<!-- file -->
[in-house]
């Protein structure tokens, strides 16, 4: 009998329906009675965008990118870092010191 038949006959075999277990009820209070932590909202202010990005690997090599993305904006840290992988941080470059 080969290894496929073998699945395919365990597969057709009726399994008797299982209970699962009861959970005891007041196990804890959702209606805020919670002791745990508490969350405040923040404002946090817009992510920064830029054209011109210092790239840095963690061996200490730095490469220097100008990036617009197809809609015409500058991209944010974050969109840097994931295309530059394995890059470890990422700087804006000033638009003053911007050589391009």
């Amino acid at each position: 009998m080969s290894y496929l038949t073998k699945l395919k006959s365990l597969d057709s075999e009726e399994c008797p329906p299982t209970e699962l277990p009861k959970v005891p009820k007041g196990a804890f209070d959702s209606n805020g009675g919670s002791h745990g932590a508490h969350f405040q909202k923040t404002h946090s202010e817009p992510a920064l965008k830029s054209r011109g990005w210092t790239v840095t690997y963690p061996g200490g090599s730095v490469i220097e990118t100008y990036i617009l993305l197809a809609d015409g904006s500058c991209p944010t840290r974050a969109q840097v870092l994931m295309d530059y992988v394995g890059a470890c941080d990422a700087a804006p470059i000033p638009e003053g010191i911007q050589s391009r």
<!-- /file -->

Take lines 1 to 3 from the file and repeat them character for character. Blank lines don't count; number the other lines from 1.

[in-house]
């Protein structure tokens, strides 16, 4: 009998329906009675965008990118870092010191 038949006959075999277990009820209070932590909202202010990005690997090599993305904006840290992988941080470059 080969290894496929073998699945395919365990597969057709009726399994008797299982209970699962009861959970005891007041196990804890959702209606805020919670002791745990508490969350405040923040404002946090817009992510920064830029054209011109210092790239840095963690061996200490730095490469220097100008990036617009197809809609015409500058991209944010974050969109840097994931295309530059394995890059470890990422700087804006000033638009003053911007050589391009």
């Amino acid at each position: 009998m080969s290894y496929l038949t073998k699945l395919k006959s365990l597969d057709s075999e009726e399994c008797p329906p299982t209970e699962l277990p009861k959970v005891p009820k007041g196990a804890f209070d959702s209606n805020g009675g919670s002791h745990g932590a508490h969350f405040q909202k923040t404002h946090s202010e817009p992510a920064l965008k830029s054209r011109g990005w210092t790239v840095t690997y963690p061996g200490g090599s730095v490469i220097e990118t100008y990036i617009l993305l197809a809609d015409g904006s500058c991209p944010t840290r974050a969109q840097v870092l994931m295309d530059y992988v394995g890059a470890c941080d990422a700087a804006p470059i000033p638009e003053g010191i911007q050589s391009r």